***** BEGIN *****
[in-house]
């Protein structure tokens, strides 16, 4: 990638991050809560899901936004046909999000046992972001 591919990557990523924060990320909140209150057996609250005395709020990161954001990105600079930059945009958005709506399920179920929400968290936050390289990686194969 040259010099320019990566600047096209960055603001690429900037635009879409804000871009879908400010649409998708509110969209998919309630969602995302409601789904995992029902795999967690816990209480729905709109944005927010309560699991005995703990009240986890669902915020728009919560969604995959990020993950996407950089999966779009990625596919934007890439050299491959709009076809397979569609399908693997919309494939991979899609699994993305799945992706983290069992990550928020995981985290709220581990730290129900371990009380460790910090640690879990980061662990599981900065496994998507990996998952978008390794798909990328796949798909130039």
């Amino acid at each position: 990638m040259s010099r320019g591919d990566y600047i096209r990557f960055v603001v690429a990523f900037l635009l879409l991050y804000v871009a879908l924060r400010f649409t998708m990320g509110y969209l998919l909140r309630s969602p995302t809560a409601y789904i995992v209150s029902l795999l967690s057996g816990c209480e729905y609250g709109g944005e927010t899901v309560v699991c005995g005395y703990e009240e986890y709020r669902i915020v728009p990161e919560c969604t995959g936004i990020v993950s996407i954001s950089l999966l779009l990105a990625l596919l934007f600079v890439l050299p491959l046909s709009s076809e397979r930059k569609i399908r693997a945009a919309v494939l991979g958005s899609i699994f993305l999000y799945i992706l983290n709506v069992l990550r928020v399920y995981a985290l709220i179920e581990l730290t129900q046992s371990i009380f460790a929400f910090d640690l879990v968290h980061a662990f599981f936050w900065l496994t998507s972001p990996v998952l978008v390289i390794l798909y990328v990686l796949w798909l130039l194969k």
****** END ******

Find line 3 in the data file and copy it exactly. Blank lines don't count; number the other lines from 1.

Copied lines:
């Amino acid at each position: 990638m040259s010099r320019g591919d990566y600047i096209r990557f960055v603001v690429a990523f900037l635009l879409l991050y804000v871009a879908l924060r400010f649409t998708m990320g509110y969209l998919l909140r309630s969602p995302t809560a409601y789904i995992v209150s029902l795999l967690s057996g816990c209480e729905y609250g709109g944005e927010t899901v309560v699991c005995g005395y703990e009240e986890y709020r669902i915020v728009p990161e919560c969604t995959g936004i990020v993950s996407i954001s950089l999966l779009l990105a990625l596919l934007f600079v890439l050299p491959l046909s709009s076809e397979r930059k569609i399908r693997a945009a919309v494939l991979g958005s899609i699994f993305l999000y799945i992706l983290n709506v069992l990550r928020v399920y995981a985290l709220i179920e581990l730290t129900q046992s371990i009380f460790a929400f910090d640690l879990v968290h980061a662990f599981f936050w900065l496994t998507s972001p990996v998952l978008v390289i390794l798909y990328v990686l796949w798909l130039l194969k």